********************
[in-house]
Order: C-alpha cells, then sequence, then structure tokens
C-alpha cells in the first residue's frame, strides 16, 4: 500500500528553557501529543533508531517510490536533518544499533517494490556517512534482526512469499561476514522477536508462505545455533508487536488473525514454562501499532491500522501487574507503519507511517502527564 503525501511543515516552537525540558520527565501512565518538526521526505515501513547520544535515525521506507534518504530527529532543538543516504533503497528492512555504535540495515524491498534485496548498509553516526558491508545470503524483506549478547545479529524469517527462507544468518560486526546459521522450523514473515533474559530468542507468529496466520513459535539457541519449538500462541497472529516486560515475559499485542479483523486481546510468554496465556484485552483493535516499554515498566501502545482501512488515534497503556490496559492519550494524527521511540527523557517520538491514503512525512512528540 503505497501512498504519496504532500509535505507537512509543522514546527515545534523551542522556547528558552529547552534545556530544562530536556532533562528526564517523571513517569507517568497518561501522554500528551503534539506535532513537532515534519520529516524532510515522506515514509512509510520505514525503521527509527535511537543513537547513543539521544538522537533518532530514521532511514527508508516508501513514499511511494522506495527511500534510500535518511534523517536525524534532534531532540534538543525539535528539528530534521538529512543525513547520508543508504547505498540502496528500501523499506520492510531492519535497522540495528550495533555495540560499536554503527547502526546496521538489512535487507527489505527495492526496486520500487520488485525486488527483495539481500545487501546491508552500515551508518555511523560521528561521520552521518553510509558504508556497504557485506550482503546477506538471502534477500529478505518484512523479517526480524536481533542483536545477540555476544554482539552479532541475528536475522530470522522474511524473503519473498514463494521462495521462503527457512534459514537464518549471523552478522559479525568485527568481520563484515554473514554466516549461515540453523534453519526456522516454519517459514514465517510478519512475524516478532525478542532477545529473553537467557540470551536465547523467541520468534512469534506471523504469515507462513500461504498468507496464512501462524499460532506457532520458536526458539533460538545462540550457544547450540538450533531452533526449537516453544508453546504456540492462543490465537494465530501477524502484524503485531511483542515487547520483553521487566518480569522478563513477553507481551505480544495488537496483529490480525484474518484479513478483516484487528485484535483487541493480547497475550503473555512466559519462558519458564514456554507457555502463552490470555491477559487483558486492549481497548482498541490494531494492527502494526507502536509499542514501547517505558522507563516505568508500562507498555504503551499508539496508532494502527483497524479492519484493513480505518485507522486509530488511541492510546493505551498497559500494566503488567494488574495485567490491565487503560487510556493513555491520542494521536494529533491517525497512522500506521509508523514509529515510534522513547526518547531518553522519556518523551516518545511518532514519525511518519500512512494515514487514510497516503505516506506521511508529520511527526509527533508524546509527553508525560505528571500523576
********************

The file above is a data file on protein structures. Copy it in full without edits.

[in-house]
Order: C-alpha cells, then sequence, then structure tokens
C-alpha cells in the first residue's frame, strides 16, 4: 500500500528553557501529543533508531517510490536533518544499533517494490556517512534482526512469499561476514522477536508462505545455533508487536488473525514454562501499532491500522501487574507503519507511517502527564 503525501511543515516552537525540558520527565501512565518538526521526505515501513547520544535515525521506507534518504530527529532543538543516504533503497528492512555504535540495515524491498534485496548498509553516526558491508545470503524483506549478547545479529524469517527462507544468518560486526546459521522450523514473515533474559530468542507468529496466520513459535539457541519449538500462541497472529516486560515475559499485542479483523486481546510468554496465556484485552483493535516499554515498566501502545482501512488515534497503556490496559492519550494524527521511540527523557517520538491514503512525512512528540 503505497501512498504519496504532500509535505507537512509543522514546527515545534523551542522556547528558552529547552534545556530544562530536556532533562528526564517523571513517569507517568497518561501522554500528551503534539506535532513537532515534519520529516524532510515522506515514509512509510520505514525503521527509527535511537543513537547513543539521544538522537533518532530514521532511514527508508516508501513514499511511494522506495527511500534510500535518511534523517536525524534532534531532540534538543525539535528539528530534521538529512543525513547520508543508504547505498540502496528500501523499506520492510531492519535497522540495528550495533555495540560499536554503527547502526546496521538489512535487507527489505527495492526496486520500487520488485525486488527483495539481500545487501546491508552500515551508518555511523560521528561521520552521518553510509558504508556497504557485506550482503546477506538471502534477500529478505518484512523479517526480524536481533542483536545477540555476544554482539552479532541475528536475522530470522522474511524473503519473498514463494521462495521462503527457512534459514537464518549471523552478522559479525568485527568481520563484515554473514554466516549461515540453523534453519526456522516454519517459514514465517510478519512475524516478532525478542532477545529473553537467557540470551536465547523467541520468534512469534506471523504469515507462513500461504498468507496464512501462524499460532506457532520458536526458539533460538545462540550457544547450540538450533531452533526449537516453544508453546504456540492462543490465537494465530501477524502484524503485531511483542515487547520483553521487566518480569522478563513477553507481551505480544495488537496483529490480525484474518484479513478483516484487528485484535483487541493480547497475550503473555512466559519462558519458564514456554507457555502463552490470555491477559487483558486492549481497548482498541490494531494492527502494526507502536509499542514501547517505558522507563516505568508500562507498555504503551499508539496508532494502527483497524479492519484493513480505518485507522486509530488511541492510546493505551498497559500494566503488567494488574495485567490491565487503560487510556493513555491520542494521536494529533491517525497512522500506521509508523514509529515510534522513547526518547531518553522519556518523551516518545511518532514519525511518519500512512494515514487514510497516503505516506506521511508529520511527526509527533508524546509527553508525560505528571500523576